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Category: Touch-based devices

Touch device first impressions

One of the nice benefits of working on TouchXPRT has been the opportunity to play with the latest touch devices.  The latest two are Windows 8/RT tablets, the ASUS Vivo Tab RT and the Microsoft Surface. I’ve been using the Vivo Tab without a keyboard and relying solely on touch while on the Surface, I’ve been using the cool keyboard/screen cover as well as touch. Overall, I’ve found the devices and Windows 8 very interesting, but still rough around the edges. One example of interesting on the interface formerly known as Metro (IFKaM) is the elongated landscape screens. They take a bit of getting used to, but may prove to be a good choice. On the rough-around-the-edges front, the first thing I currently do on any new device is to install Dropbox so I can get to some files to play around with. Dropbox is not yet available, though it certainly will be—hopefully soon!

IFKaM has a lot to it. On the one hand, it does not seem to me as intuitive as IOS. On the other hand, I have found that if I look hard enough, I can find a way to do something I’m used to doing in Windows. For example, even though I couldn’t use Dropbox, it dawned on me that I could just mount my file server and get to some files that way. As I spend more time with these devices, I’ll have to see if the tradeoff of a longer learning curve pays off in terms of more power and flexibility.

While I ponder that, I want to put in a mention about TouchXPRT 2013 CP1. The source is now available to members. Let us know if you see areas to improve TouchXPRT or the code itself as we work the final version over the next few months. Thanks!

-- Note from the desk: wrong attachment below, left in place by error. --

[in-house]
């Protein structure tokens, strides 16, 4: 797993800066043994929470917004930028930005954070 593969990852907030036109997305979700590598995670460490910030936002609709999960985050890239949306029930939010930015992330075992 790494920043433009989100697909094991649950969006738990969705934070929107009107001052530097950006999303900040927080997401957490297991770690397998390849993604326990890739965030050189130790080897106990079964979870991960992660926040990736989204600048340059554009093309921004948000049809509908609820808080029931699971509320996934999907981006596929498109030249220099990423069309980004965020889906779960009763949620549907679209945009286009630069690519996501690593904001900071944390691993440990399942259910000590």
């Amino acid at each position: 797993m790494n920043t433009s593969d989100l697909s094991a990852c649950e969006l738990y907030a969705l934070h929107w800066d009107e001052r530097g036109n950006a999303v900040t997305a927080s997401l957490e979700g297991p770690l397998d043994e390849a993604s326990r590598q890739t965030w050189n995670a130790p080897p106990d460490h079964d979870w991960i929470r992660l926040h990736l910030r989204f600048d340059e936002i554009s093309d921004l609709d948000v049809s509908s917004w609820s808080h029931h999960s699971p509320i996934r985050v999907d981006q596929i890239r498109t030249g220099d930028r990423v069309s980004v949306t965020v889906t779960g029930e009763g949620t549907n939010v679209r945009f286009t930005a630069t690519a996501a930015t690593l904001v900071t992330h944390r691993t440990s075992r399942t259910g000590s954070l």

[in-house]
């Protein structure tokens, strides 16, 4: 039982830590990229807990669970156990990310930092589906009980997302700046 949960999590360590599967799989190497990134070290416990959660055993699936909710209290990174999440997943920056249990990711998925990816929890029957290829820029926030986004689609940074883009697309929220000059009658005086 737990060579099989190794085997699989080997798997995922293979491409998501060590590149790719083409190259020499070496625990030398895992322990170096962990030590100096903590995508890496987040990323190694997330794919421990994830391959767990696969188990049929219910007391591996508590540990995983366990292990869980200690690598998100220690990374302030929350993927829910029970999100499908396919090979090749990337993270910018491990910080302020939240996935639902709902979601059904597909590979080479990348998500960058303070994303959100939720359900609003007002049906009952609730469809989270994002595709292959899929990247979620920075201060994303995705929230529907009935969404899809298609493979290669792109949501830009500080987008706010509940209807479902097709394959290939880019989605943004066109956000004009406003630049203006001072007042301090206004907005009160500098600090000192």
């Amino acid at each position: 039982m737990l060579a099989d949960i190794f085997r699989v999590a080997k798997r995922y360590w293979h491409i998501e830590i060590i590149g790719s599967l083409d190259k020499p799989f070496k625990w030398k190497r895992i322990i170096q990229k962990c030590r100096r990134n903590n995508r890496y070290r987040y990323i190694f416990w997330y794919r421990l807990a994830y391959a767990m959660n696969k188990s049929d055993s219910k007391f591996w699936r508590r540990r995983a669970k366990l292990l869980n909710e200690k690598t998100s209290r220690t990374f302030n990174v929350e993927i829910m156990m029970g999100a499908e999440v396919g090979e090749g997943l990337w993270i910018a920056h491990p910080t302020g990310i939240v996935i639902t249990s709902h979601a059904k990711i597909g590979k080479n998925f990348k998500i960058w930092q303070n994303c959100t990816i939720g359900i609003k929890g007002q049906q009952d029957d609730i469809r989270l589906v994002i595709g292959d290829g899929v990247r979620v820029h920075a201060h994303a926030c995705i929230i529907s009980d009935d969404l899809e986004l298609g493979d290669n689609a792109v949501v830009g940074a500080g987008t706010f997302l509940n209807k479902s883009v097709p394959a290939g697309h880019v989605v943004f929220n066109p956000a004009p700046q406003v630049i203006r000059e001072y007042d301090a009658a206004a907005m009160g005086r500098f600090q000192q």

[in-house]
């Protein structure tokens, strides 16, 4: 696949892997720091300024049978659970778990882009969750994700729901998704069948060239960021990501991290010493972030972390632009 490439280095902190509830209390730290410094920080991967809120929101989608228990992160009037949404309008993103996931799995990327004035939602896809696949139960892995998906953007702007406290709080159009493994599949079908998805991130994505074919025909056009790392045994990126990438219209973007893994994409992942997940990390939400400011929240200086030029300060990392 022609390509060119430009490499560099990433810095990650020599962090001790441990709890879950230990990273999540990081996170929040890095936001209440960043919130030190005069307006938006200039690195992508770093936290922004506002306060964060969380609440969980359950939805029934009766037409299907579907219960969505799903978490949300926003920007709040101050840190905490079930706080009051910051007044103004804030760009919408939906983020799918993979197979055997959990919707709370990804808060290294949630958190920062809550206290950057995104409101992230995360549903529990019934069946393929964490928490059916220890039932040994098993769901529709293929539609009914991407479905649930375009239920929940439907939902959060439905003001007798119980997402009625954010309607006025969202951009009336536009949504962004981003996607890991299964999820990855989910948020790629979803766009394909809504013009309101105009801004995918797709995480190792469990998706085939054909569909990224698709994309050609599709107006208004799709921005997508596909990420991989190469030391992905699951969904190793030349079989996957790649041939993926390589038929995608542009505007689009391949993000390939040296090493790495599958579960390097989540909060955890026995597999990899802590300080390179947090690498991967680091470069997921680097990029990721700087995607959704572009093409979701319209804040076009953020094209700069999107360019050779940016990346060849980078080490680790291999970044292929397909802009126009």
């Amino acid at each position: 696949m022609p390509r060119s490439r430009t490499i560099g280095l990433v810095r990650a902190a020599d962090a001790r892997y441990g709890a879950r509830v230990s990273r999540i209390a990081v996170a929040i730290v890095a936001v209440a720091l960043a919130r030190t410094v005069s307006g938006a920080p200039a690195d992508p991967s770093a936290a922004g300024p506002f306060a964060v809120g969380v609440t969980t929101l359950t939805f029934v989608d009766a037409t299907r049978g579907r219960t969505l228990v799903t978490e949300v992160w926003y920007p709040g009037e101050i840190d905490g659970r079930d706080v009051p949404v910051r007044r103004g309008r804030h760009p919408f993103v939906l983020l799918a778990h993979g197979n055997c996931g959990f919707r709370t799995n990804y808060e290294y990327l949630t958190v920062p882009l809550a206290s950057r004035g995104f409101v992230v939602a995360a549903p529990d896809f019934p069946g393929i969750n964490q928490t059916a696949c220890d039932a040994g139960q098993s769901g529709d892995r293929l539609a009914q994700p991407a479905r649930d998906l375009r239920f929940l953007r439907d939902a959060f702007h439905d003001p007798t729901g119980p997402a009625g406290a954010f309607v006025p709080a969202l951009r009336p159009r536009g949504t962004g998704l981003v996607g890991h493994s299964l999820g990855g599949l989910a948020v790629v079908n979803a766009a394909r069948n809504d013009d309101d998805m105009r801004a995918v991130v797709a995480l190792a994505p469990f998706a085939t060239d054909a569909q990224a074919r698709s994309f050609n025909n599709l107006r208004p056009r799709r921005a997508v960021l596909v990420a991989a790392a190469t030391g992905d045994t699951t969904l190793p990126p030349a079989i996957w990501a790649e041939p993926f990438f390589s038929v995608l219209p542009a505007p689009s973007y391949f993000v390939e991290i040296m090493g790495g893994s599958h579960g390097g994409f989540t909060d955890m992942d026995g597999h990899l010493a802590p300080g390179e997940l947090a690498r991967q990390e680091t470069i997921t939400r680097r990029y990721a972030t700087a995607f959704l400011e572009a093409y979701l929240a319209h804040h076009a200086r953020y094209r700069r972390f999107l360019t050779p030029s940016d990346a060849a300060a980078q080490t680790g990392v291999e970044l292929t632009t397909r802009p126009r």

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TouchXPRT in the fast lane

I titled last week’s blog “Putting the TouchXPRT pedal to the metal.” The metaphor still applies. On Monday, we released TouchXPRT 2013 Community Preview 1 (CP1).  Members can download it here.

CP1 contains five scenarios based on our research and community feedback. The scenarios are Beautify Photo Album, Prepare Photos for Sharing, Convert Videos for Sharing, Export Podcast to MP3, and Create Slideshow from Photos.

Each scenario gives two types of results. There’s a rate, which allows for simple “bigger is better” comparisons. CP1 also gives the elapsed time for each scenario, which is easier to grasp intuitively. Each approach has its advantages. We’d like to get your feedback on whether you’d like us to pick one of those metrics for the final version of TouchXPRT 2013 or whether it makes more sense to include both. You’ll find a fuller description of the scenarios and the results in the TouchXPRT 2013 Community Preview 1 Design overview.

While you’re looking at CP1, we’re getting the source ready to release.  To check out the source, you’ll need a system running Windows 8, with Visual Studio 2012 installed. We hope to release it on Friday. Keep your eye the TouchXPRT forums for more details.

Post your feedback to the TouchXPRT forum, or e-mail it to  Do you want more scenarios? Different metrics? A new UI feature? Let us know! Make TouchXPRT the benchmark you want it to be.

As I explained last week, we released CP1 without any restrictions on publishing results. It seems that AnandTech was the first to take advantage of that. Read AnandTech’s Microsoft Surface Review to see TouchXPRT in action.

We are hoping that other folks take advantage of CP1’s capability to act as a cross-platform benchmark on the new class of Windows 8 devices. Come join us in the fast lane!


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Tablets everywhere

Everyone wants in on the tablet market. This month, two software vendors have announced hardware tablets—Microsoft’s Surface and Google’s Nexus 7. Both vendors in the past relied on OEMs to create tablets using their software (Windows and Android). Both have met with limited success doing so.